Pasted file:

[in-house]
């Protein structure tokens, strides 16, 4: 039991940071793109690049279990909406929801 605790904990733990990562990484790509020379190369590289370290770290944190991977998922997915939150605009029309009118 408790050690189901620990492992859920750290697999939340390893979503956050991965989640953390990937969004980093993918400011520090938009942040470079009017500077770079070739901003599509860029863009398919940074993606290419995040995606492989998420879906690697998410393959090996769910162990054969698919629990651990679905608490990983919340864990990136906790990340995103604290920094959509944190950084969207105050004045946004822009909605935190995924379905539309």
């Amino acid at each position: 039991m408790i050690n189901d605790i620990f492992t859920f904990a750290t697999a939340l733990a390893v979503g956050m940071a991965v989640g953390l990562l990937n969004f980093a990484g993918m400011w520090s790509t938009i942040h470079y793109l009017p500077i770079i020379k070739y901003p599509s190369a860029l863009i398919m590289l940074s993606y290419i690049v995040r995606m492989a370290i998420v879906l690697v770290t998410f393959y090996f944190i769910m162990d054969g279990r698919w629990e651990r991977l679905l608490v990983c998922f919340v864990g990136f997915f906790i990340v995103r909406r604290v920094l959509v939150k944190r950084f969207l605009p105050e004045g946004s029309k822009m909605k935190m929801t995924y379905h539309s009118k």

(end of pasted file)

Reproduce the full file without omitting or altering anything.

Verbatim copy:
[in-house]
């Protein structure tokens, strides 16, 4: 039991940071793109690049279990909406929801 605790904990733990990562990484790509020379190369590289370290770290944190991977998922997915939150605009029309009118 408790050690189901620990492992859920750290697999939340390893979503956050991965989640953390990937969004980093993918400011520090938009942040470079009017500077770079070739901003599509860029863009398919940074993606290419995040995606492989998420879906690697998410393959090996769910162990054969698919629990651990679905608490990983919340864990990136906790990340995103604290920094959509944190950084969207105050004045946004822009909605935190995924379905539309």
């Amino acid at each position: 039991m408790i050690n189901d605790i620990f492992t859920f904990a750290t697999a939340l733990a390893v979503g956050m940071a991965v989640g953390l990562l990937n969004f980093a990484g993918m400011w520090s790509t938009i942040h470079y793109l009017p500077i770079i020379k070739y901003p599509s190369a860029l863009i398919m590289l940074s993606y290419i690049v995040r995606m492989a370290i998420v879906l690697v770290t998410f393959y090996f944190i769910m162990d054969g279990r698919w629990e651990r991977l679905l608490v990983c998922f919340v864990g990136f997915f906790i990340v995103r909406r604290v920094l959509v939150k944190r950084f969207l605009p105050e004045g946004s029309k822009m909605k935190m929801t995924y379905h539309s009118k």